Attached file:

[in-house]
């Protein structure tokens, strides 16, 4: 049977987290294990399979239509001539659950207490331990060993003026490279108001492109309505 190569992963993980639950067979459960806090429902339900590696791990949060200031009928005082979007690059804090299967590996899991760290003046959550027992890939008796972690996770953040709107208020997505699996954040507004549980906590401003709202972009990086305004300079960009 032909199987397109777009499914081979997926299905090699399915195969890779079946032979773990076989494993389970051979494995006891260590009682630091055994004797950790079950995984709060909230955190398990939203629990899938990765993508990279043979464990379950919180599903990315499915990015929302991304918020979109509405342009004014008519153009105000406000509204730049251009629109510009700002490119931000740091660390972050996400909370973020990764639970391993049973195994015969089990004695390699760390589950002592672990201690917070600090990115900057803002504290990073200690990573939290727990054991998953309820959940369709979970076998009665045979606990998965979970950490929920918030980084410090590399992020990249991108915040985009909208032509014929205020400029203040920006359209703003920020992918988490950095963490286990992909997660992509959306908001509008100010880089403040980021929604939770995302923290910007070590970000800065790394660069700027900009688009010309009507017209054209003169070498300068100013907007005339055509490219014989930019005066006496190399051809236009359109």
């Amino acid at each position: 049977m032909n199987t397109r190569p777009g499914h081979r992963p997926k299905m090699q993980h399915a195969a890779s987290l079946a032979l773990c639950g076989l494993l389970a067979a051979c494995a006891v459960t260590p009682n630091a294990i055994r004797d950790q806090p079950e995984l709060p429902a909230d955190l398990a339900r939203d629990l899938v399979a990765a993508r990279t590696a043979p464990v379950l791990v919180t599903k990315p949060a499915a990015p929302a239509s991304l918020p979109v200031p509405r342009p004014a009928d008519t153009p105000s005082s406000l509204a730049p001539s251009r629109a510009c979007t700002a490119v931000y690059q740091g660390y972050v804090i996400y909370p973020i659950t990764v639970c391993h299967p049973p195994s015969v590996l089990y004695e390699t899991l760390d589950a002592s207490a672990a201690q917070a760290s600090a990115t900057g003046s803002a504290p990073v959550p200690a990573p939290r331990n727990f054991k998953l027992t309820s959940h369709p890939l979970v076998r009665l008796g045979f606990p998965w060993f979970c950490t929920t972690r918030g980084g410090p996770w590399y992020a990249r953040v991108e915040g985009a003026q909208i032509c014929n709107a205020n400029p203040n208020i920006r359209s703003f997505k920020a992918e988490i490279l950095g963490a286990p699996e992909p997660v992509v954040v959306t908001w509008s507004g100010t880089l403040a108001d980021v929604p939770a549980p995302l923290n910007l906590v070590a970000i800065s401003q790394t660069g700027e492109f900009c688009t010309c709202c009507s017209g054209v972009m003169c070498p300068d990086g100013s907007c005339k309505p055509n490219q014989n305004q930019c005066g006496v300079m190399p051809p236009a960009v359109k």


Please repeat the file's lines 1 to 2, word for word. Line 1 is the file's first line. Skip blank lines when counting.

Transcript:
[in-house]
């Protein structure tokens, strides 16, 4: 049977987290294990399979239509001539659950207490331990060993003026490279108001492109309505 190569992963993980639950067979459960806090429902339900590696791990949060200031009928005082979007690059804090299967590996899991760290003046959550027992890939008796972690996770953040709107208020997505699996954040507004549980906590401003709202972009990086305004300079960009 032909199987397109777009499914081979997926299905090699399915195969890779079946032979773990076989494993389970051979494995006891260590009682630091055994004797950790079950995984709060909230955190398990939203629990899938990765993508990279043979464990379950919180599903990315499915990015929302991304918020979109509405342009004014008519153009105000406000509204730049251009629109510009700002490119931000740091660390972050996400909370973020990764639970391993049973195994015969089990004695390699760390589950002592672990201690917070600090990115900057803002504290990073200690990573939290727990054991998953309820959940369709979970076998009665045979606990998965979970950490929920918030980084410090590399992020990249991108915040985009909208032509014929205020400029203040920006359209703003920020992918988490950095963490286990992909997660992509959306908001509008100010880089403040980021929604939770995302923290910007070590970000800065790394660069700027900009688009010309009507017209054209003169070498300068100013907007005339055509490219014989930019005066006496190399051809236009359109």